One home builder in the region, Scharf writes, "has about 10 salespeople working with them in this manner. These salespeople are literally thrown on a new home site with no training, no ongoing education and no direct supervision."
She wrote that she has "been called directly by some of these salespeople to help them write a clause for a contract, etc., or for advice because they don't have anyone they can ask."
Scharf has written to the government "so that this huge loophole will be covered in the legislation. As to date, it has not even been addressed."
Not everybody agrees that licensing of new home salespeople is a good idea. One local builder accused me of being harmful, dishonest and misleading. He e-mailed to say that our industrialized world "generally works on a buyer-beware premise."
I replied that this is not really true. The housing industry, I reminded him, is one of the most regulated there is. It's impossible to build a house or condominium without dealing with hundreds of regulations - both major and petty - ranging from building codes, fire codes, sewers, water lines, hydro and gas connections, sidewalks and roadway widths to fence heights, brick colours and satellite TV dishes.
The builder's e-mail argued that although the buyer-beware concept "does not mean anyone has a right to mislead, it also does not mean that we need big brother to intervene and take care of us.
"I would hope," he added, "that most Canadians are confident and grown up enough to feel that way."
He challenged me to "state the facts correctly" and "present an honest picture by representing the full story and giving fair representation to other relevant viewpoints." But when I asked him if I could use his name, he declined the offer.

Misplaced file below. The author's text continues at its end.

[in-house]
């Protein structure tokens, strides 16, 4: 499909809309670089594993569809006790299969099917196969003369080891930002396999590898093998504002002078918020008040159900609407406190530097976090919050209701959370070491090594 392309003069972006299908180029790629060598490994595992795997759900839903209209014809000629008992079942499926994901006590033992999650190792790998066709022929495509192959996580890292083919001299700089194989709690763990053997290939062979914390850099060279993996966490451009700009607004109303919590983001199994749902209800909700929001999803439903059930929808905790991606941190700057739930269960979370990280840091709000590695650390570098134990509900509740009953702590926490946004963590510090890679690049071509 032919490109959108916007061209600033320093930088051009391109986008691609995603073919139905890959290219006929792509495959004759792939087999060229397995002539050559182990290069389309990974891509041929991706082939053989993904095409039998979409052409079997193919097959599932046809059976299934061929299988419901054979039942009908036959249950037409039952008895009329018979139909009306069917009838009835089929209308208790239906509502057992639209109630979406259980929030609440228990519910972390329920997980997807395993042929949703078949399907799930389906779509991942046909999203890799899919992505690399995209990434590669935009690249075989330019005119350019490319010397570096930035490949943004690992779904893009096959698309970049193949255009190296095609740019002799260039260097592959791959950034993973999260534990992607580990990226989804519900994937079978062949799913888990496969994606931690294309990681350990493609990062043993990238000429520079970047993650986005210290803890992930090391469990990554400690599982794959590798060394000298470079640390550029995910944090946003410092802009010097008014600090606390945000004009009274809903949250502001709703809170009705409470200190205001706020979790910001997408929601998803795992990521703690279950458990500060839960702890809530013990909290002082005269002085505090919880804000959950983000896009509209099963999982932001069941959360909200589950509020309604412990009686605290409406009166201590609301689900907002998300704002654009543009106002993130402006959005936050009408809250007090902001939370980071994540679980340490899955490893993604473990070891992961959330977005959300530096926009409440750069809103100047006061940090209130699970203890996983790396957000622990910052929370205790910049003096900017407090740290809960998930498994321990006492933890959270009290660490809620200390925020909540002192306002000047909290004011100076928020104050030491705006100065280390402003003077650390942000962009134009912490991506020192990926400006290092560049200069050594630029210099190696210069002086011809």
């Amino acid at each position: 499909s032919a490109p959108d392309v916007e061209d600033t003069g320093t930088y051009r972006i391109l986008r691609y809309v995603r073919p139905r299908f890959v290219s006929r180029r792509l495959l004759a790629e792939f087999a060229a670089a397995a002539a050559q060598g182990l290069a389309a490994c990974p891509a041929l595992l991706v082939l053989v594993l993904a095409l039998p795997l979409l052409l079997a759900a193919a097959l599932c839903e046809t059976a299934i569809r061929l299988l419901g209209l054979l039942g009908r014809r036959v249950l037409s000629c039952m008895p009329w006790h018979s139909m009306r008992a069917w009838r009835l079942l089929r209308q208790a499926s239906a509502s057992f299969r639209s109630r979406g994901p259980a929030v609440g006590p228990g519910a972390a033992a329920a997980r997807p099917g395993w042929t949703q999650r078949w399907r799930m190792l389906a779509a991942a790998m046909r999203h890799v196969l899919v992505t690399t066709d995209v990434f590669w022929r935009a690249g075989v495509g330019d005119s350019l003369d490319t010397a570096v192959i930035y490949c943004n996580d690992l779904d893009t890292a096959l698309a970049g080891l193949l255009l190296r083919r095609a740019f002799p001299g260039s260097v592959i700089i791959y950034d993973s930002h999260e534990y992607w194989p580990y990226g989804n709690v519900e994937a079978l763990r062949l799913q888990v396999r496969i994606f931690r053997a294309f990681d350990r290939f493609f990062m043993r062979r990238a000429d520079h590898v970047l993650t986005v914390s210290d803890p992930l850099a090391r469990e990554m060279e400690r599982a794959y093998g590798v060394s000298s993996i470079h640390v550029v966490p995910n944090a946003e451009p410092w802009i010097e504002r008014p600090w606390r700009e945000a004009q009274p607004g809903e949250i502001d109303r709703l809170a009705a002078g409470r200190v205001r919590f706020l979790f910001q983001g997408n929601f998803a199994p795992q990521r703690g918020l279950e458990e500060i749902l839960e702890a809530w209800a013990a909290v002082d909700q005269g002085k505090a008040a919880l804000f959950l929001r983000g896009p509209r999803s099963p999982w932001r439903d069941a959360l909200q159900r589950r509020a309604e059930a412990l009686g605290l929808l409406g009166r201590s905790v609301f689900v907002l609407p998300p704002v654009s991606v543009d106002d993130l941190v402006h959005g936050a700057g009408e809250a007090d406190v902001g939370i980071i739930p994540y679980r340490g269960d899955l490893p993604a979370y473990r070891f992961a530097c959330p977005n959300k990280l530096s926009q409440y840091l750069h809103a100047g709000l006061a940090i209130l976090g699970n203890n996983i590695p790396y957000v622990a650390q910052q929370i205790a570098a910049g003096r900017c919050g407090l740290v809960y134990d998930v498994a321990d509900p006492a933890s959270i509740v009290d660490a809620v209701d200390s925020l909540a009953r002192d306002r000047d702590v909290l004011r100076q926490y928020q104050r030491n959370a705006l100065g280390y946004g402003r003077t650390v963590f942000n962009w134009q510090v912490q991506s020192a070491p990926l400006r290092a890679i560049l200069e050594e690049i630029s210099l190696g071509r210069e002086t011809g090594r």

Patrick O'Hanlon, president of the Greater Toronto Home Builders' Association, wrote in his Bricks And Sticks column in New In Homes last month to say that most of the sales staff used by builders and developers are licensed, and that those who work directly for developers are "quite experienced, well-trained and certified."
They have the option of taking a course offered by the Ontario Home Builders' Association to become sales professionals for new homes. (They also have the option of not taking it.)
O'Hanlon stressed - and I agree with him wholeheartedly - that buyers of new homes need to be informed. Some attend seminars (like next week's two seminars sponsored by the GTHBA) before buying. But some, unfortunately, learn the hard way - after their purchase agreement has become firm and binding, and some never learn.
Whether sales agents for new homes and condominiums will ultimately have to be licensed will be decided at Queen's Park and not in these pages. But in leaving builders' in-house salespeople unregulated under his proposed legislation, Sterling has apparently decided that new home buyers - many of whom purchase a house or condo worth hundreds of thousands of dollars from sketches and plans - do not deserve the same protection as buyers in the resale market. Sterling appears to believe that buyers of new homes do not have to be served by agents who are trained, licensed and insured.
Sterling says he wants to protect consumers, but he appears unconcerned that 10,000 new housing units a year in Toronto alone are sold by unlicensed sales people. I think we need a new minister of consumer and business services.
Queen's Park has apparently decided new home buyers do not deserve the same protection as resale buyers
Bob Aaron is a leading Toronto real estate lawyer.